fill it with promotional material lower the value of the index
for everyone. [...] We will disallow URL submissions from
those who spam the index. In extreme cases, we will exclude
all their pages from the index." -- Altavista.
4. To crash a program by overrunning a
fixed-size buffer with excessively large input data.
See also buffer overflow, overrun screw, smash the stack.
5. (A narrowing of sense 1, above) To flood any
chat forum or Internet game with purposefully annoying
text or macros. Compare Scrolling.
(2003-09-21)

Source: The Free On-line Dictionary of Computing, © 1993-2003 Denis Howe

spam

vt.,vi.,n. [from "Monty Python's Flying Circus"] 1. To
crash a program by overrunning a fixed-size buffer with excessively
large input data. See also buffer overflow, overrun screw,
smash the stack. 2. To cause a newsgroup to be flooded with
irrelevant or inappropriate messages. You can spam a newsgroup with
as little as one well- (or ill-) planned message (e.g. asking "What
do you think of abortion?" on soc.women). This is often done with
cross-posting (e.g. any message which is crossposted to
alt.rush-limbaugh and alt.politics.homosexuality will almost
inevitably spam both groups). This overlaps with troll behavior;
the latter more specific term has become more common. 3. To send many
identical or nearly-identical messages separately to a large number
of Usenet newsgroups. This is more specifically called `ECP',
Excessive Cross-Posting. This is one sure way to infuriate nearly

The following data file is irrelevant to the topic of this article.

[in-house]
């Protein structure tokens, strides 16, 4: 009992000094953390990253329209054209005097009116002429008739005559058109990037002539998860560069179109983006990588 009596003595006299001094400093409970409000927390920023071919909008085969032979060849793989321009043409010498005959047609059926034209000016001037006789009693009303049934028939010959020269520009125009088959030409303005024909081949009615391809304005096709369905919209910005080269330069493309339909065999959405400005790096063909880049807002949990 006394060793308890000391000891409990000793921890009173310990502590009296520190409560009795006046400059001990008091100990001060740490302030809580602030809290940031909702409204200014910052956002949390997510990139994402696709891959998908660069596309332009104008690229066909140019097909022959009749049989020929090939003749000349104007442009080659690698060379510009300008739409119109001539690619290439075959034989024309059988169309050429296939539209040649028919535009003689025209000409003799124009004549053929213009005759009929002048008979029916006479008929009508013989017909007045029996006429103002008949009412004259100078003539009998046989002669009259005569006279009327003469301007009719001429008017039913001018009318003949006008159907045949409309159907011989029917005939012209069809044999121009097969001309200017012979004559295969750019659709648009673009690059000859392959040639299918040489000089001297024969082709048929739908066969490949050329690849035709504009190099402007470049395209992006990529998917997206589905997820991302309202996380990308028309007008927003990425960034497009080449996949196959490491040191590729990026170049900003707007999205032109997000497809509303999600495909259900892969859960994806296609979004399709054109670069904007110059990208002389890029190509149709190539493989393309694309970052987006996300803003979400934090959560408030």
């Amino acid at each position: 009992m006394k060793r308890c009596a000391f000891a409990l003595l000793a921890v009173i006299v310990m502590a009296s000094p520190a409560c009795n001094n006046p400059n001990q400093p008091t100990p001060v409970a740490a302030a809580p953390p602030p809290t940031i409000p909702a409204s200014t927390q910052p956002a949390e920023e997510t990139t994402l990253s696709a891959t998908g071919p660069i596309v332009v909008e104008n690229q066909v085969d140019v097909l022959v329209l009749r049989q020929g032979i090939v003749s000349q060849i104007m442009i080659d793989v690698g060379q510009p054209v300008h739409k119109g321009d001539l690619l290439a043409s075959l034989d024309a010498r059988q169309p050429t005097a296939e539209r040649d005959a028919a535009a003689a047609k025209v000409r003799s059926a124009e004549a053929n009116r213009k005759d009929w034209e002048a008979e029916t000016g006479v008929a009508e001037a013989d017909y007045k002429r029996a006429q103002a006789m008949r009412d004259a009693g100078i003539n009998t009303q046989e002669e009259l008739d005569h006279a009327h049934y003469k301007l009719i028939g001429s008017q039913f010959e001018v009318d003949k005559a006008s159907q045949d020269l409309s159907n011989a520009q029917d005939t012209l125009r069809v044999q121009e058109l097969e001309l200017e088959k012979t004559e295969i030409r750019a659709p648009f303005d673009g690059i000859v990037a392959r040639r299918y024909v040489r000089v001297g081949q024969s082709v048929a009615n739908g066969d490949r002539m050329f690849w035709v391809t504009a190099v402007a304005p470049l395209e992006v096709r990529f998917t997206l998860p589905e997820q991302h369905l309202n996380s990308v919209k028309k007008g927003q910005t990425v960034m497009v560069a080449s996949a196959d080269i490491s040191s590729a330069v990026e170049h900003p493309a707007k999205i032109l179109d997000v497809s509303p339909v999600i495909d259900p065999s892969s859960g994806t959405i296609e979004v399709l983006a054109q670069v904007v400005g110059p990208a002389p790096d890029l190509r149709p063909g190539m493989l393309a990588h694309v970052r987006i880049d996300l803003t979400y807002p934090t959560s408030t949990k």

everyone on the Net. See also velveeta and jello. 4. To bombard
a newsgroup with multiple copies of a message. This is more
specifically called `EMP', Excessive Multi-Posting. 5. To
mass-mail unrequested identical or nearly-identical email messages,
particularly those containing advertising. Especially used when the
mail addresses have been culled from network traffic or databases
without the consent of the recipients. Synonyms include UCE,
UBE. 6. Any large, annoying, quantity of output. For instance,
someone on IRC who walks away from their screen and comes back to
find 200 lines of text might say "Oh no, spam".
The later definitions have become much more prevalent as the
Internet has opened up to non-techies, and to most people senses 3 4
and 5 are now primary. All three behaviors are considered abuse of
the net, and are almost universally grounds for termination of the
originator's email account or network connection. In these senses
the term `spam' has gone mainstream, though without its original
sense or folkloric freight - there is apparently a widespread myth
among lusers that "spamming" is what happens when you dump cans of
Spam into a revolving fan.

Source: Jargon File 4.2.0



#11 Brad2600 OFFLINE  

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Posted Thu Jan 8, 2004 8:18 PM

Nah. Please don't take me too seriously. You have a legitimate question.

:)

#12 StanJr OFFLINE  

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Posted Thu Jan 8, 2004 10:20 PM

Which Dukes are we talking about, the Stunt Cycle-esque one, or the one that is more like a car adventure game?

#13 CPUWIZ OFFLINE  

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Posted Thu Jan 8, 2004 10:21 PM

The 16K version, not the one that Stunt Cycle is a hack of. :)

#14 slapdash OFFLINE  

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Posted Fri Jan 9, 2004 5:50 PM

Dukes of Hazzard is technically an unreleased production game.

Some day I'd like to hear the whole story on why Dukes was mass produced but not released.  There are still alot of details that remain unknown.


Heh... See my note in the Terminology thread...